Catalyst Coke Reduction of Biomass using Cerium-Containing Zeolites


Creating stable and usable biofuels hinges on the development of highly active and selective heterogeneous catalysts that are robust toward the many components and types of biomass. A universal catalyst capable of handling the complex, highly oxygenated biomass feedstock currently does not exist. Therefore, the development of new catalysts designed with the benefits of currently employed catalysts with additional capabilities for upgrading complex feedstocks is paramount if 2nd generation biomass utilization is envisioned as a commercial process.  Due to the large amount of oxygen and alkali metal contaminants, current industrial petroleum catalysts are quickly deactivated when used as biomass upgrading catalysts. The large carbon deposition on these zeolite catalysts minimize their time in the reactor, overall lifetime, and overall conversion to more useful products. ND researchers have developed a synthetic method to generate more robust zeolite catalysts to reduce the coke formed during catalytic fast pyrolysis of biomass. Using this catalyst, the coke reduction is ~ 30-50%.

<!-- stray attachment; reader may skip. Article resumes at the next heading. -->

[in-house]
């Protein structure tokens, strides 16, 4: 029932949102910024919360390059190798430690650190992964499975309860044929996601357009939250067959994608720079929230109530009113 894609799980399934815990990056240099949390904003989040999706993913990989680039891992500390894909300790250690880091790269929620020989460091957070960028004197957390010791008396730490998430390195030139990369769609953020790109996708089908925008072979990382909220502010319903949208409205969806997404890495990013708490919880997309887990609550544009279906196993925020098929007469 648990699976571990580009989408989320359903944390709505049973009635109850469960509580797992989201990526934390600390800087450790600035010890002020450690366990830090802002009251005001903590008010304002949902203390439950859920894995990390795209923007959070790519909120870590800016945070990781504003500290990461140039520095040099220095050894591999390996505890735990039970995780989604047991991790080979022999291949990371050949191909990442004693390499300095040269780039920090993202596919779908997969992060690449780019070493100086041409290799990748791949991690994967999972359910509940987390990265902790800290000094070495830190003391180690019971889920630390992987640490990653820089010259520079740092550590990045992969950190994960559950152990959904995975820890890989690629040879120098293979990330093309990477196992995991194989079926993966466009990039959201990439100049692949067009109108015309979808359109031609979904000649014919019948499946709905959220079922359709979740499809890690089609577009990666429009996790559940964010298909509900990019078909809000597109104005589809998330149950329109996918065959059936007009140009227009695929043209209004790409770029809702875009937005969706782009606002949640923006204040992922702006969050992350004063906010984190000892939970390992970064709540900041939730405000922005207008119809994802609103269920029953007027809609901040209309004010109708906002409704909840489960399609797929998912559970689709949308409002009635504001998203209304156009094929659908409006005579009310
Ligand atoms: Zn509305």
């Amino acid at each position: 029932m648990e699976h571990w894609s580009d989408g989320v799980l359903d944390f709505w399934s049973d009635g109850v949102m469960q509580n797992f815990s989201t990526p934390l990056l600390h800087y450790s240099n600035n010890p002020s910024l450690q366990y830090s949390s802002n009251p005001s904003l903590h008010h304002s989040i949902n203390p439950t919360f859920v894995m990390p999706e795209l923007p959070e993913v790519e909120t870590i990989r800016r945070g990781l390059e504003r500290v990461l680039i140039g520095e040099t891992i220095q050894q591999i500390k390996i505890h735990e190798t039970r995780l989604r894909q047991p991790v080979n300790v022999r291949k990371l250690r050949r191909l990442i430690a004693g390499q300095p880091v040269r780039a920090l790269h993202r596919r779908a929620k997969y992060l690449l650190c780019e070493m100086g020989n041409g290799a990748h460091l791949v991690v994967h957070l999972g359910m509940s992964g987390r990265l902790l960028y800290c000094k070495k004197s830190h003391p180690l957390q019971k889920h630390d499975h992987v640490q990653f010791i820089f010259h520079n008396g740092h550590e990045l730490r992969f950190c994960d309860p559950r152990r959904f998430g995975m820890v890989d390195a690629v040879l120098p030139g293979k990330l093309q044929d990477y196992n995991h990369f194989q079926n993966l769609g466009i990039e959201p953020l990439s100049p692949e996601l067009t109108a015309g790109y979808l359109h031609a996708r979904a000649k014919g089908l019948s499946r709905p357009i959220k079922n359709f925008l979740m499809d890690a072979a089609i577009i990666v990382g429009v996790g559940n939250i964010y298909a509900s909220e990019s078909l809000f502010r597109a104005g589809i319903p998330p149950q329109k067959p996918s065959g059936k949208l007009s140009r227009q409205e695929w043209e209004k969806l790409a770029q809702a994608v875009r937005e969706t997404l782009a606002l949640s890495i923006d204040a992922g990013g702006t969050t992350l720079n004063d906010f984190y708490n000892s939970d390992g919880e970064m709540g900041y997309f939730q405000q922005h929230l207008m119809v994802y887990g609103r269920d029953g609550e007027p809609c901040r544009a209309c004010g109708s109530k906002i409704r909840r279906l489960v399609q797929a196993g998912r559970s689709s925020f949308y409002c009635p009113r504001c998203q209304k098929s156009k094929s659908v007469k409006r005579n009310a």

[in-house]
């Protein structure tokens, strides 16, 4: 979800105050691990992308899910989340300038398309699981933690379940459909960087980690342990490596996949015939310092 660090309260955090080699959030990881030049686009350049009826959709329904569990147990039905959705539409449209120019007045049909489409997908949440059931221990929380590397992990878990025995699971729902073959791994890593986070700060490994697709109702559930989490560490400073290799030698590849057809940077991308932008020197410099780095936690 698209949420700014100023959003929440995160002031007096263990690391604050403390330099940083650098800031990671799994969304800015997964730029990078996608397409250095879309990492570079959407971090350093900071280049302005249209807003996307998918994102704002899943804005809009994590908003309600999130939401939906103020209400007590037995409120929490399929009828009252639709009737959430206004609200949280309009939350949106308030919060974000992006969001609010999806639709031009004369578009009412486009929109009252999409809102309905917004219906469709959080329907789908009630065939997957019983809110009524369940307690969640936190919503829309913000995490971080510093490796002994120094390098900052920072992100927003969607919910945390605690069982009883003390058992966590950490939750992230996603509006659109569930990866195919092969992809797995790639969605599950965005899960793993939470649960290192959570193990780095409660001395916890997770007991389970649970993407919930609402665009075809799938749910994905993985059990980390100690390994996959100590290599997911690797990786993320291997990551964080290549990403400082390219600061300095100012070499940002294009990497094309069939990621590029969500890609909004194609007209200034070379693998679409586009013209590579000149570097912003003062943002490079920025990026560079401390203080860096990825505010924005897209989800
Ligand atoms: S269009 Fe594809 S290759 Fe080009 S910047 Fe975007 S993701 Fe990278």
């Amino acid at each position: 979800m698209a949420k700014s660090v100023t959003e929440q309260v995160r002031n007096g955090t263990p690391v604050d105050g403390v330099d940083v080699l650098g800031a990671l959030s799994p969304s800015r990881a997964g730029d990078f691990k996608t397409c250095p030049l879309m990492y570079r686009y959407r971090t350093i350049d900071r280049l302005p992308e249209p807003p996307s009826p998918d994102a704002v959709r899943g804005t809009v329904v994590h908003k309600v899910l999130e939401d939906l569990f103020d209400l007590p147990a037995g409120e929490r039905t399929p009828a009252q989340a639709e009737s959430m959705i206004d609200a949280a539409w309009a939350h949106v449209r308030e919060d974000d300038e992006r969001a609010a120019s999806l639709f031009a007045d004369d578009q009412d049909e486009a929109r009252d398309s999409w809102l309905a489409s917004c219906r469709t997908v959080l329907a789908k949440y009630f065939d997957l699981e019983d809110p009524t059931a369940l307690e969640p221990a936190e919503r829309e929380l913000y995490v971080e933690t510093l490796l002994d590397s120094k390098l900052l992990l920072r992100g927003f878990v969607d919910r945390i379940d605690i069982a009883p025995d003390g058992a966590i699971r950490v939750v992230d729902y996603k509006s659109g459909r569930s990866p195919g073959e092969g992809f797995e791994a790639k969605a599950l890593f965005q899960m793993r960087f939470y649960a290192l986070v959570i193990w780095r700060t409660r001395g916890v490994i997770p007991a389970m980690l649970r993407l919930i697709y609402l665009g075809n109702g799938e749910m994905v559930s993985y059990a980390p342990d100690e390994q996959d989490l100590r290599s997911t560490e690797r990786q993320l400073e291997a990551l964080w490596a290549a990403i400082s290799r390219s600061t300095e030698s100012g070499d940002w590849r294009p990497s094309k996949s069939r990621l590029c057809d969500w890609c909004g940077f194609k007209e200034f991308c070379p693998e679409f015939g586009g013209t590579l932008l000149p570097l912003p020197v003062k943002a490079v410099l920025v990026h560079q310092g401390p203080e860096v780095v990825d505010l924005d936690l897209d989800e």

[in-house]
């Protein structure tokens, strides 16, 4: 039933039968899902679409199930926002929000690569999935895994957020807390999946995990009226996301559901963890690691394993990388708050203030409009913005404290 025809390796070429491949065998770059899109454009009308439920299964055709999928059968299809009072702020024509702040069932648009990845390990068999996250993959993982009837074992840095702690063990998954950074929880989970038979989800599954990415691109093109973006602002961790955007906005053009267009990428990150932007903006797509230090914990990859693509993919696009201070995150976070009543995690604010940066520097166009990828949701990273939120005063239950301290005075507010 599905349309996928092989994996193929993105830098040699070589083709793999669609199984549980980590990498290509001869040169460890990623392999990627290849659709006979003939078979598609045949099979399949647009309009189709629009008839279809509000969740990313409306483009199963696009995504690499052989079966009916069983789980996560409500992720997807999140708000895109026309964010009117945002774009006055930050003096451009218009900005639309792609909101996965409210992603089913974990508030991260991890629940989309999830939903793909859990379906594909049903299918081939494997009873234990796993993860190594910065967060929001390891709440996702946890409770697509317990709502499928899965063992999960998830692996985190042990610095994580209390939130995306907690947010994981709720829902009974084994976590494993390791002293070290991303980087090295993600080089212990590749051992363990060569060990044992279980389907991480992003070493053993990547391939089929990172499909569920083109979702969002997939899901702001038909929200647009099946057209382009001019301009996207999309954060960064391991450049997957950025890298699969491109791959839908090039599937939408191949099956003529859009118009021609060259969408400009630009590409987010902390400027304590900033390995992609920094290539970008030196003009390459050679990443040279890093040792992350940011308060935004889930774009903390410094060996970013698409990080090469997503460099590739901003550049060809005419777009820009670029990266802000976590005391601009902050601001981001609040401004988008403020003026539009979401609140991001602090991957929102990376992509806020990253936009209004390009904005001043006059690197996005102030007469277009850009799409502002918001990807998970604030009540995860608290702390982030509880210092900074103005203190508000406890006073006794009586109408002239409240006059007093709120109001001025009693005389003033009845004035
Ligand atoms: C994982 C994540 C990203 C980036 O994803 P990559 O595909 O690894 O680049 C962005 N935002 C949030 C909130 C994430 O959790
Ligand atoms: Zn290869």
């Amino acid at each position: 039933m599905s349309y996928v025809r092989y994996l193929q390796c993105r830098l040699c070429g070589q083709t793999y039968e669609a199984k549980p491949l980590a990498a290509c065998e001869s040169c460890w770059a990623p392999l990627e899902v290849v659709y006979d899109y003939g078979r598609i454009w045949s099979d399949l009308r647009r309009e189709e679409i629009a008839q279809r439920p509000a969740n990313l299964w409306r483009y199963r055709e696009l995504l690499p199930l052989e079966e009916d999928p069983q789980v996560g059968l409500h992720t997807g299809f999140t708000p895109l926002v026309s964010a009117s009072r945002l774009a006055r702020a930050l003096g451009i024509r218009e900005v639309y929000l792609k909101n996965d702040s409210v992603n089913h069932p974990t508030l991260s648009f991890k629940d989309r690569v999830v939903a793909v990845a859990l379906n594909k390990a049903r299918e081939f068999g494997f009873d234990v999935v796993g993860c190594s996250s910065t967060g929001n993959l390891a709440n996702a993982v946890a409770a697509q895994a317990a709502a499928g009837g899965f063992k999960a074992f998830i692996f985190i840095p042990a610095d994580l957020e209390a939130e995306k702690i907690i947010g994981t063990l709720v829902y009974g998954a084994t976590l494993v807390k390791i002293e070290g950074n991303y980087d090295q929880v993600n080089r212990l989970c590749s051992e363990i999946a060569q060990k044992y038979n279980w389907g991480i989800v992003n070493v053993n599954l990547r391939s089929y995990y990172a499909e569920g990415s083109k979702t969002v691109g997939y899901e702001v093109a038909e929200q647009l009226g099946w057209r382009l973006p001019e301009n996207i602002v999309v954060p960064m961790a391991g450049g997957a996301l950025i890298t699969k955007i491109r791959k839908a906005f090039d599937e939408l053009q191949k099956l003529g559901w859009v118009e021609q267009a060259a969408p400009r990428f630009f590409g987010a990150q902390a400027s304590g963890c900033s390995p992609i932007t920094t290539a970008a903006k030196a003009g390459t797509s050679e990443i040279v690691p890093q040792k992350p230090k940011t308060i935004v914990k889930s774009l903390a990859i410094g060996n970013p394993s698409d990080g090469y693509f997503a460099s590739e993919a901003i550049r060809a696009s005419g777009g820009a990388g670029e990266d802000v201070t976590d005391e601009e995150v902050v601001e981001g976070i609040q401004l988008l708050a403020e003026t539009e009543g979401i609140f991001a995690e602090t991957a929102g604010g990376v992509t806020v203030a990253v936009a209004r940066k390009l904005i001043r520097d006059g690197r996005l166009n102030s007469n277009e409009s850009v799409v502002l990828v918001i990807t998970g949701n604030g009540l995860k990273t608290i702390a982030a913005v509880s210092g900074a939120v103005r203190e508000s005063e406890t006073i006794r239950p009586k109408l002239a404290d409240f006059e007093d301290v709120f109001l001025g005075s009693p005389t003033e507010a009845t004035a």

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Kunigunda Szentes
2 Stroke Manager
University of Notre Dame
Jason Hicks
Gregory Neumann
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